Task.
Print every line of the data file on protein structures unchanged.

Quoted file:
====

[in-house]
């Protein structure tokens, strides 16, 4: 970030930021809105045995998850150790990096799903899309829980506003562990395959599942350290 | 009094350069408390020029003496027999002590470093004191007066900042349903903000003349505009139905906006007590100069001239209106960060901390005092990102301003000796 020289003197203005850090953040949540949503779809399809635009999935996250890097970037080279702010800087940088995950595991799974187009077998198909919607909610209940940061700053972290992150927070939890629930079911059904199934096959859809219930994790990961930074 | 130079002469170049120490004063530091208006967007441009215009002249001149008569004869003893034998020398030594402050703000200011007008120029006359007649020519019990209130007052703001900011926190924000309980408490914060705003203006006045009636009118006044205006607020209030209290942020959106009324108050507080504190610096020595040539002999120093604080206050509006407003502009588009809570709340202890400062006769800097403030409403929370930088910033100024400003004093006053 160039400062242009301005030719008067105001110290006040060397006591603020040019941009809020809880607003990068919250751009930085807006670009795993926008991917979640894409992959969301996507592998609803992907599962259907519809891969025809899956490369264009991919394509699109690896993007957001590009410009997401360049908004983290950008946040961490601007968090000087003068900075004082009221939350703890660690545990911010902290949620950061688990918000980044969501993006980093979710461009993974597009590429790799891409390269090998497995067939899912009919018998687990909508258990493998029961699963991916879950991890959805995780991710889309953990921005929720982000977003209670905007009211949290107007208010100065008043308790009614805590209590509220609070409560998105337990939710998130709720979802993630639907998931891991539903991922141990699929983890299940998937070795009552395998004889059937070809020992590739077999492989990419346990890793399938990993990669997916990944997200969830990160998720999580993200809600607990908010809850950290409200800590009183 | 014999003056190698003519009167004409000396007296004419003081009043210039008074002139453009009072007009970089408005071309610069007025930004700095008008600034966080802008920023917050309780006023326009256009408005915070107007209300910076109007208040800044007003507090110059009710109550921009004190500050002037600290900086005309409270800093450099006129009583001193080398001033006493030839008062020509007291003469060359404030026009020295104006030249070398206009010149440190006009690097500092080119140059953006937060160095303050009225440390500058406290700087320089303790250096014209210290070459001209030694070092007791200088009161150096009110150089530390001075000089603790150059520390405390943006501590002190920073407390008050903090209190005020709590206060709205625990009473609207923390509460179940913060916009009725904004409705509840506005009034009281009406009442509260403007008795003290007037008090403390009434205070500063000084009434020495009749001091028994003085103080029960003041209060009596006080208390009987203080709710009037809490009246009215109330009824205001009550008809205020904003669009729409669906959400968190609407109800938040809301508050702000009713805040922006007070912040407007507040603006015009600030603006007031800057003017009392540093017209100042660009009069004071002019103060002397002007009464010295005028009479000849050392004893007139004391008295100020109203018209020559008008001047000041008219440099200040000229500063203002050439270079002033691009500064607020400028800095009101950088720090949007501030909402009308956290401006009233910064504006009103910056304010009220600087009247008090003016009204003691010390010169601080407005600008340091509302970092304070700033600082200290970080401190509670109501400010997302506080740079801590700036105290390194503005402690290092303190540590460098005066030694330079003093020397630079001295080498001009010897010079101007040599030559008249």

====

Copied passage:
[in-house]
């Protein structure tokens, strides 16, 4: 970030930021809105045995998850150790990096799903899309829980506003562990395959599942350290 | 009094350069408390020029003496027999002590470093004191007066900042349903903000003349505009139905906006007590100069001239209106960060901390005092990102301003000796 020289003197203005850090953040949540949503779809399809635009999935996250890097970037080279702010800087940088995950595991799974187009077998198909919607909610209940940061700053972290992150927070939890629930079911059904199934096959859809219930994790990961930074 | 130079002469170049120490004063530091208006967007441009215009002249001149008569004869003893034998020398030594402050703000200011007008120029006359007649020519019990209130007052703001900011926190924000309980408490914060705003203006006045009636009118006044205006607020209030209290942020959106009324108050507080504190610096020595040539002999120093604080206050509006407003502009588009809570709340202890400062006769800097403030409403929370930088910033100024400003004093006053 160039400062242009301005030719008067105001110290006040060397006591603020040019941009809020809880607003990068919250751009930085807006670009795993926008991917979640894409992959969301996507592998609803992907599962259907519809891969025809899956490369264009991919394509699109690896993007957001590009410009997401360049908004983290950008946040961490601007968090000087003068900075004082009221939350703890660690545990911010902290949620950061688990918000980044969501993006980093979710461009993974597009590429790799891409390269090998497995067939899912009919018998687990909508258990493998029961699963991916879950991890959805995780991710889309953990921005929720982000977003209670905007009211949290107007208010100065008043308790009614805590209590509220609070409560998105337990939710998130709720979802993630639907998931891991539903991922141990699929983890299940998937070795009552395998004889059937070809020992590739077999492989990419346990890793399938990993990669997916990944997200969830990160998720999580993200809600607990908010809850950290409200800590009183 | 014999003056190698003519009167004409000396007296004419003081009043210039008074002139453009009072007009970089408005071309610069007025930004700095008008600034966080802008920023917050309780006023326009256009408005915070107007209300910076109007208040800044007003507090110059009710109550921009004190500050002037600290900086005309409270800093450099006129009583001193080398001033006493030839008062020509007291003469060359404030026009020295104006030249070398206009010149440190006009690097500092080119140059953006937060160095303050009225440390500058406290700087320089303790250096014209210290070459001209030694070092007791200088009161150096009110150089530390001075000089603790150059520390405390943006501590002190920073407390008050903090209190005020709590206060709205625990009473609207923390509460179940913060916009009725904004409705509840506005009034009281009406009442509260403007008795003290007037008090403390009434205070500063000084009434020495009749001091028994003085103080029960003041209060009596006080208390009987203080709710009037809490009246009215109330009824205001009550008809205020904003669009729409669906959400968190609407109800938040809301508050702000009713805040922006007070912040407007507040603006015009600030603006007031800057003017009392540093017209100042660009009069004071002019103060002397002007009464010295005028009479000849050392004893007139004391008295100020109203018209020559008008001047000041008219440099200040000229500063203002050439270079002033691009500064607020400028800095009101950088720090949007501030909402009308956290401006009233910064504006009103910056304010009220600087009247008090003016009204003691010390010169601080407005600008340091509302970092304070700033600082200290970080401190509670109501400010997302506080740079801590700036105290390194503005402690290092303190540590460098005066030694330079003093020397630079001295080498001009010897010079101007040599030559008249």